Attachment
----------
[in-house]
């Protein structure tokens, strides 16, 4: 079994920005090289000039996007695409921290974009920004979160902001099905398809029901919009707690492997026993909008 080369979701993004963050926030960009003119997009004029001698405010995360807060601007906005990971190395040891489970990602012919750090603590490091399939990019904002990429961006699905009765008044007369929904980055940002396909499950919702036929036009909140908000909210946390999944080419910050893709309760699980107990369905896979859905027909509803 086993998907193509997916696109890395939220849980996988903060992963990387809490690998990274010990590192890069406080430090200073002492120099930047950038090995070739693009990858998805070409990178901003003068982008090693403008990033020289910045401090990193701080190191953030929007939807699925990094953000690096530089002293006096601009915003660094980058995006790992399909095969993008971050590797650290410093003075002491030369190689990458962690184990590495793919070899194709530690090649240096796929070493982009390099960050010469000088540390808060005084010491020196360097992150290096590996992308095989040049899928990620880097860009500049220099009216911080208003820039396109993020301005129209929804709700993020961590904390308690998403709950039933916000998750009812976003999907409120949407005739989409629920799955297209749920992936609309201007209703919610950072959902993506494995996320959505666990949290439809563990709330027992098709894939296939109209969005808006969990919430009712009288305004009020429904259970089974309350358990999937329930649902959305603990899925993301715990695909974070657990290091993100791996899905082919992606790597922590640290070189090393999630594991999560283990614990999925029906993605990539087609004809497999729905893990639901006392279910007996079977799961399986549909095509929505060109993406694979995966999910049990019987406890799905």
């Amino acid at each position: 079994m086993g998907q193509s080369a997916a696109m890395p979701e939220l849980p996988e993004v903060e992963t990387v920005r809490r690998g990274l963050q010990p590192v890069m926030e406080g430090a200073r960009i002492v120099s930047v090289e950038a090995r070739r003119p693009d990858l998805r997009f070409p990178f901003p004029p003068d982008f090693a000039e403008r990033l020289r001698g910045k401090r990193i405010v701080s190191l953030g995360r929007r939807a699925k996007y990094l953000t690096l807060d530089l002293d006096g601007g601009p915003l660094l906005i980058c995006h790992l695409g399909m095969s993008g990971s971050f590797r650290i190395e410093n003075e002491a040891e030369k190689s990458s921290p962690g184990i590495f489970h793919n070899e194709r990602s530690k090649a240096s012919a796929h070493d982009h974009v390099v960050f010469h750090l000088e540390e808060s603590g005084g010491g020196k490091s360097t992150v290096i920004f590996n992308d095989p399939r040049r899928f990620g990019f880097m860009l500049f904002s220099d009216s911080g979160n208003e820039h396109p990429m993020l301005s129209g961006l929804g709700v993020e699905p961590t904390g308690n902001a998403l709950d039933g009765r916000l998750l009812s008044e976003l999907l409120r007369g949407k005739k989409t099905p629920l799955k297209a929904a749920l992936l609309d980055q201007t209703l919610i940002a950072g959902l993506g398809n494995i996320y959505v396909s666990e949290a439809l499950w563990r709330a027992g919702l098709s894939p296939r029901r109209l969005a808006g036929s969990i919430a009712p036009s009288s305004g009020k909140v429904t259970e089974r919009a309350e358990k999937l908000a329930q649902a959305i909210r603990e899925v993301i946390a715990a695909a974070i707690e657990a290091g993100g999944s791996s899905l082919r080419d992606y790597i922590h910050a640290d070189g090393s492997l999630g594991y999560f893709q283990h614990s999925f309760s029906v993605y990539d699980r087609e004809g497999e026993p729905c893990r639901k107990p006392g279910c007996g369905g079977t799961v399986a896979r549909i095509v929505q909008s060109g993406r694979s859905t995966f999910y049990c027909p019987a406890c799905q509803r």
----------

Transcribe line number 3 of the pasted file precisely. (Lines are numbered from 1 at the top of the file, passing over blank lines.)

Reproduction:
């Amino acid at each position: 079994m086993g998907q193509s080369a997916a696109m890395p979701e939220l849980p996988e993004v903060e992963t990387v920005r809490r690998g990274l963050q010990p590192v890069m926030e406080g430090a200073r960009i002492v120099s930047v090289e950038a090995r070739r003119p693009d990858l998805r997009f070409p990178f901003p004029p003068d982008f090693a000039e403008r990033l020289r001698g910045k401090r990193i405010v701080s190191l953030g995360r929007r939807a699925k996007y990094l953000t690096l807060d530089l002293d006096g601007g601009p915003l660094l906005i980058c995006h790992l695409g399909m095969s993008g990971s971050f590797r650290i190395e410093n003075e002491a040891e030369k190689s990458s921290p962690g184990i590495f489970h793919n070899e194709r990602s530690k090649a240096s012919a796929h070493d982009h974009v390099v960050f010469h750090l000088e540390e808060s603590g005084g010491g020196k490091s360097t992150v290096i920004f590996n992308d095989p399939r040049r899928f990620g990019f880097m860009l500049f904002s220099d009216s911080g979160n208003e820039h396109p990429m993020l301005s129209g961006l929804g709700v993020e699905p961590t904390g308690n902001a998403l709950d039933g009765r916000l998750l009812s008044e976003l999907l409120r007369g949407k005739k989409t099905p629920l799955k297209a929904a749920l992936l609309d980055q201007t209703l919610i940002a950072g959902l993506g398809n494995i996320y959505v396909s666990e949290a439809l499950w563990r709330a027992g919702l098709s894939p296939r029901r109209l969005a808006g036929s969990i919430a009712p036009s009288s305004g009020k909140v429904t259970e089974r919009a309350e358990k999937l908000a329930q649902a959305i909210r603990e899925v993301i946390a715990a695909a974070i707690e657990a290091g993100g999944s791996s899905l082919r080419d992606y790597i922590h910050a640290d070189g090393s492997l999630g594991y999560f893709q283990h614990s999925f309760s029906v993605y990539d699980r087609e004809g497999e026993p729905c893990r639901k107990p006392g279910c007996g369905g079977t799961v399986a896979r549909i095509v929505q909008s060109g993406r694979s859905t995966f999910y049990c027909p019987a406890c799905q509803r």